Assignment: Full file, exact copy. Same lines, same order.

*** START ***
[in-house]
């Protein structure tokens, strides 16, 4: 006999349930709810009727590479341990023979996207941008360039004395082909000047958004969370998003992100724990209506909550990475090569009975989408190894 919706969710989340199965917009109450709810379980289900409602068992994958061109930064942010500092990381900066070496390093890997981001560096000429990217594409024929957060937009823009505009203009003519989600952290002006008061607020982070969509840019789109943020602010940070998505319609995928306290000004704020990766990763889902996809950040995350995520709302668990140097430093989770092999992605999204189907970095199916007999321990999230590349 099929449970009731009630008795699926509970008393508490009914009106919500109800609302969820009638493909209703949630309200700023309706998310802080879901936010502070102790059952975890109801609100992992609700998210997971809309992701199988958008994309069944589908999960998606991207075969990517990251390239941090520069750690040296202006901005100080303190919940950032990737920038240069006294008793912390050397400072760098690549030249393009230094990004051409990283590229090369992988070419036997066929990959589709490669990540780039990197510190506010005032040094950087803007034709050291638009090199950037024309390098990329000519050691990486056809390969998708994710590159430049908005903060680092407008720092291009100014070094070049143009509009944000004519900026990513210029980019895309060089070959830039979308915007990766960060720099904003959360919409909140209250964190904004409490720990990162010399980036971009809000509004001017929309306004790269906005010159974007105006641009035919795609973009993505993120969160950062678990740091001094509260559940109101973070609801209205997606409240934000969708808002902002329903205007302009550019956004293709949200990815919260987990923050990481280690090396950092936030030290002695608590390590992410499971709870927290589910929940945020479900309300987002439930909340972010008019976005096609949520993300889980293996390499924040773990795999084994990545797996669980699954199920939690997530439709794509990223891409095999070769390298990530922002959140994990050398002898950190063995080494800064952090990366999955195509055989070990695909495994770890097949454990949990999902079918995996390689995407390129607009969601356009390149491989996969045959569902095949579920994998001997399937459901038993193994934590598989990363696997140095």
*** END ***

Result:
[in-house]
């Protein structure tokens, strides 16, 4: 006999349930709810009727590479341990023979996207941008360039004395082909000047958004969370998003992100724990209506909550990475090569009975989408190894 919706969710989340199965917009109450709810379980289900409602068992994958061109930064942010500092990381900066070496390093890997981001560096000429990217594409024929957060937009823009505009203009003519989600952290002006008061607020982070969509840019789109943020602010940070998505319609995928306290000004704020990766990763889902996809950040995350995520709302668990140097430093989770092999992605999204189907970095199916007999321990999230590349 099929449970009731009630008795699926509970008393508490009914009106919500109800609302969820009638493909209703949630309200700023309706998310802080879901936010502070102790059952975890109801609100992992609700998210997971809309992701199988958008994309069944589908999960998606991207075969990517990251390239941090520069750690040296202006901005100080303190919940950032990737920038240069006294008793912390050397400072760098690549030249393009230094990004051409990283590229090369992988070419036997066929990959589709490669990540780039990197510190506010005032040094950087803007034709050291638009090199950037024309390098990329000519050691990486056809390969998708994710590159430049908005903060680092407008720092291009100014070094070049143009509009944000004519900026990513210029980019895309060089070959830039979308915007990766960060720099904003959360919409909140209250964190904004409490720990990162010399980036971009809000509004001017929309306004790269906005010159974007105006641009035919795609973009993505993120969160950062678990740091001094509260559940109101973070609801209205997606409240934000969708808002902002329903205007302009550019956004293709949200990815919260987990923050990481280690090396950092936030030290002695608590390590992410499971709870927290589910929940945020479900309300987002439930909340972010008019976005096609949520993300889980293996390499924040773990795999084994990545797996669980699954199920939690997530439709794509990223891409095999070769390298990530922002959140994990050398002898950190063995080494800064952090990366999955195509055989070990695909495994770890097949454990949990999902079918995996390689995407390129607009969601356009390149491989996969045959569902095949579920994998001997399937459901038993193994934590598989990363696997140095």